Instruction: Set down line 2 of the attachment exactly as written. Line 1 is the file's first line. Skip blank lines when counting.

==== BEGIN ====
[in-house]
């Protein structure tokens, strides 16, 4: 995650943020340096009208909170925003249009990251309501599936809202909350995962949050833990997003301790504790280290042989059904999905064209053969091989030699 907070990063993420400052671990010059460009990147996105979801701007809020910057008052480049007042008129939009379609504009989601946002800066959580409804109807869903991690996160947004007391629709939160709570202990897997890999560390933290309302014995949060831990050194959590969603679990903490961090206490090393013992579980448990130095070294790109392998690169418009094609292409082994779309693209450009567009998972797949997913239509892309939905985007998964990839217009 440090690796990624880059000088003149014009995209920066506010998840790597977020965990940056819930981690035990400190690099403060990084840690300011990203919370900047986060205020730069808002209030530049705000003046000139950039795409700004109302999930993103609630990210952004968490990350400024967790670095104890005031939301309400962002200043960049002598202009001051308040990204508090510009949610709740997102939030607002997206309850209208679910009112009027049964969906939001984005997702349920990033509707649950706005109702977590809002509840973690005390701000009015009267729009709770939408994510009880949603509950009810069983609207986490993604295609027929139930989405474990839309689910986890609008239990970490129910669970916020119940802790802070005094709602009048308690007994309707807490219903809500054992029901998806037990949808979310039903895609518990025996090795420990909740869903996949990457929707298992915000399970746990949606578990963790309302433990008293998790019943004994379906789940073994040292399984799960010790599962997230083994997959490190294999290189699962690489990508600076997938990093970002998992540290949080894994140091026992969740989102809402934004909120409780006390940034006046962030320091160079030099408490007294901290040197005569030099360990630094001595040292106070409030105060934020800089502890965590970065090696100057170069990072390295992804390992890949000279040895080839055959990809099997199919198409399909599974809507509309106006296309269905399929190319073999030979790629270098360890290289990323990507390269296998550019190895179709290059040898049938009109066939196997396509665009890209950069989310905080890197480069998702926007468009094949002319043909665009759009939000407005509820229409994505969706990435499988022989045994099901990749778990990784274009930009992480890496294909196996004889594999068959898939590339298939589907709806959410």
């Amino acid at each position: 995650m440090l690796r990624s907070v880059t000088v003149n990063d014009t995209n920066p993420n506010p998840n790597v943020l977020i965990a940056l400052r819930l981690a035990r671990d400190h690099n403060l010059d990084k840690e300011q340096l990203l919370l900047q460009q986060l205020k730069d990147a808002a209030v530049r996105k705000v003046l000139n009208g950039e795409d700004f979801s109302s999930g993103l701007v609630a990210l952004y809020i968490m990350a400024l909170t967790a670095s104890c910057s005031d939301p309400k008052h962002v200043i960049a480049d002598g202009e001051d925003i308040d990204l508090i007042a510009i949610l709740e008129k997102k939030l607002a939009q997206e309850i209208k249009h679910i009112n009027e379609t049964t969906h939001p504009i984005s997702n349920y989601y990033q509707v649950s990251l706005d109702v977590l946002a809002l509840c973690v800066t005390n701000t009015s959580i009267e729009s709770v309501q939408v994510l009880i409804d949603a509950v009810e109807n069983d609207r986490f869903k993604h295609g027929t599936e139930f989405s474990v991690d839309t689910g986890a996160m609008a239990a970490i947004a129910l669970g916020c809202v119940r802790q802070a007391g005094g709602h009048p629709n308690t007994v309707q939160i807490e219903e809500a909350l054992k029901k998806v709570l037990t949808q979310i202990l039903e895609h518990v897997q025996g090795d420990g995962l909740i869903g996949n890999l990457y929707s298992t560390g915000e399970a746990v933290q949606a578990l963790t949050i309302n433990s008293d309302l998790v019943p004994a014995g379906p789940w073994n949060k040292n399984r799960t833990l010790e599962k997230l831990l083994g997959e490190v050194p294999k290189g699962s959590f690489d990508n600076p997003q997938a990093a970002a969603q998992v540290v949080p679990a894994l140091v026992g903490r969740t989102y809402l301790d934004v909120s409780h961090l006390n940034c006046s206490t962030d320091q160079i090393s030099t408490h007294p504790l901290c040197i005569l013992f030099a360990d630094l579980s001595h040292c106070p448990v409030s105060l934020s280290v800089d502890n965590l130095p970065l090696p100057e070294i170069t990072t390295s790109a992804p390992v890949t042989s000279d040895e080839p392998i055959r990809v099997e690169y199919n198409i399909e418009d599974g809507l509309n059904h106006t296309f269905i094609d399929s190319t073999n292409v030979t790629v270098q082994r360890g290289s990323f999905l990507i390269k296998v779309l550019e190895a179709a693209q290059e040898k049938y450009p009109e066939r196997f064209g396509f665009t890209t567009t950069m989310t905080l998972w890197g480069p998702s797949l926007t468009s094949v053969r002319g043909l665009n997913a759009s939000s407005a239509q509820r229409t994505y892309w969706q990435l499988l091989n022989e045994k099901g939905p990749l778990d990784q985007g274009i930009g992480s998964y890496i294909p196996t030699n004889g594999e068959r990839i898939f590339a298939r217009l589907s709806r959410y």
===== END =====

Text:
């Protein structure tokens, strides 16, 4: 995650943020340096009208909170925003249009990251309501599936809202909350995962949050833990997003301790504790280290042989059904999905064209053969091989030699 907070990063993420400052671990010059460009990147996105979801701007809020910057008052480049007042008129939009379609504009989601946002800066959580409804109807869903991690996160947004007391629709939160709570202990897997890999560390933290309302014995949060831990050194959590969603679990903490961090206490090393013992579980448990130095070294790109392998690169418009094609292409082994779309693209450009567009998972797949997913239509892309939905985007998964990839217009 440090690796990624880059000088003149014009995209920066506010998840790597977020965990940056819930981690035990400190690099403060990084840690300011990203919370900047986060205020730069808002209030530049705000003046000139950039795409700004109302999930993103609630990210952004968490990350400024967790670095104890005031939301309400962002200043960049002598202009001051308040990204508090510009949610709740997102939030607002997206309850209208679910009112009027049964969906939001984005997702349920990033509707649950706005109702977590809002509840973690005390701000009015009267729009709770939408994510009880949603509950009810069983609207986490993604295609027929139930989405474990839309689910986890609008239990970490129910669970916020119940802790802070005094709602009048308690007994309707807490219903809500054992029901998806037990949808979310039903895609518990025996090795420990909740869903996949990457929707298992915000399970746990949606578990963790309302433990008293998790019943004994379906789940073994040292399984799960010790599962997230083994997959490190294999290189699962690489990508600076997938990093970002998992540290949080894994140091026992969740989102809402934004909120409780006390940034006046962030320091160079030099408490007294901290040197005569030099360990630094001595040292106070409030105060934020800089502890965590970065090696100057170069990072390295992804390992890949000279040895080839055959990809099997199919198409399909599974809507509309106006296309269905399929190319073999030979790629270098360890290289990323990507390269296998550019190895179709290059040898049938009109066939196997396509665009890209950069989310905080890197480069998702926007468009094949002319043909665009759009939000407005509820229409994505969706990435499988022989045994099901990749778990990784274009930009992480890496294909196996004889594999068959898939590339298939589907709806959410």